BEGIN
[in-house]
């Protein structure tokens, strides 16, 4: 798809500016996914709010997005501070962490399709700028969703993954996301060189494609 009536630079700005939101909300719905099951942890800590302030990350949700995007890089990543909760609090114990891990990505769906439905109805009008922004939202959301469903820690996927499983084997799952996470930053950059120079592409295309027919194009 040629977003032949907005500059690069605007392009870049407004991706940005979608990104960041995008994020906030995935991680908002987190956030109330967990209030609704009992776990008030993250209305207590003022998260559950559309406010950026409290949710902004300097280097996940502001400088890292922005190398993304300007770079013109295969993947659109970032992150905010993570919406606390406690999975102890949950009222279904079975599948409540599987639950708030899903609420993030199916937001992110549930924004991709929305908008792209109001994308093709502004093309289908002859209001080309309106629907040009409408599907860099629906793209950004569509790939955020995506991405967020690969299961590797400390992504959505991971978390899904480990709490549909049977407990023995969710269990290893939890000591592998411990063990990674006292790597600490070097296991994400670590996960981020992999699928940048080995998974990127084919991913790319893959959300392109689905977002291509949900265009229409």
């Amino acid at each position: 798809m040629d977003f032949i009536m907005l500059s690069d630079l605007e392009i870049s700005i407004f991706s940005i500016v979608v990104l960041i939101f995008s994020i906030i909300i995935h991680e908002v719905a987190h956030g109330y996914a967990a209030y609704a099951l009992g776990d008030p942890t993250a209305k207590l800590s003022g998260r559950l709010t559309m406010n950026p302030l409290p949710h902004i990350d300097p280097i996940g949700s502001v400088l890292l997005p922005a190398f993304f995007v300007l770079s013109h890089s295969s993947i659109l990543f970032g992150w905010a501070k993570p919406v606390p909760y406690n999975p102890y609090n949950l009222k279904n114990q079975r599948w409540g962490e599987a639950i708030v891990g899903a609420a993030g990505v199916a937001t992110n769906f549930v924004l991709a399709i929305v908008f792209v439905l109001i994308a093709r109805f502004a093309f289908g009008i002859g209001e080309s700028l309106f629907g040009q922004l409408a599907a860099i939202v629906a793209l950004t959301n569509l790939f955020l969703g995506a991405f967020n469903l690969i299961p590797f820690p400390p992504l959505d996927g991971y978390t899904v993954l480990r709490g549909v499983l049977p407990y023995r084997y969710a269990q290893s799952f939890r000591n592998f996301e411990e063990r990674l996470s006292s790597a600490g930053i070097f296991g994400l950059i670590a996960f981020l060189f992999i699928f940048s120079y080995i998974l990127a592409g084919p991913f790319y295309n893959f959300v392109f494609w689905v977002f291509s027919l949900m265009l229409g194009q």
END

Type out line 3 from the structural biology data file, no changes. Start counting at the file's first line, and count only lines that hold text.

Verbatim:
């Amino acid at each position: 798809m040629d977003f032949i009536m907005l500059s690069d630079l605007e392009i870049s700005i407004f991706s940005i500016v979608v990104l960041i939101f995008s994020i906030i909300i995935h991680e908002v719905a987190h956030g109330y996914a967990a209030y609704a099951l009992g776990d008030p942890t993250a209305k207590l800590s003022g998260r559950l709010t559309m406010n950026p302030l409290p949710h902004i990350d300097p280097i996940g949700s502001v400088l890292l997005p922005a190398f993304f995007v300007l770079s013109h890089s295969s993947i659109l990543f970032g992150w905010a501070k993570p919406v606390p909760y406690n999975p102890y609090n949950l009222k279904n114990q079975r599948w409540g962490e599987a639950i708030v891990g899903a609420a993030g990505v199916a937001t992110n769906f549930v924004l991709a399709i929305v908008f792209v439905l109001i994308a093709r109805f502004a093309f289908g009008i002859g209001e080309s700028l309106f629907g040009q922004l409408a599907a860099i939202v629906a793209l950004t959301n569509l790939f955020l969703g995506a991405f967020n469903l690969i299961p590797f820690p400390p992504l959505d996927g991971y978390t899904v993954l480990r709490g549909v499983l049977p407990y023995r084997y969710a269990q290893s799952f939890r000591n592998f996301e411990e063990r990674l996470s006292s790597a600490g930053i070097f296991g994400l950059i670590a996960f981020l060189f992999i699928f940048s120079y080995i998974l990127a592409g084919p991913f790319y295309n893959f959300v392109f494609w689905v977002f291509s027919l949900m265009l229409g194009q």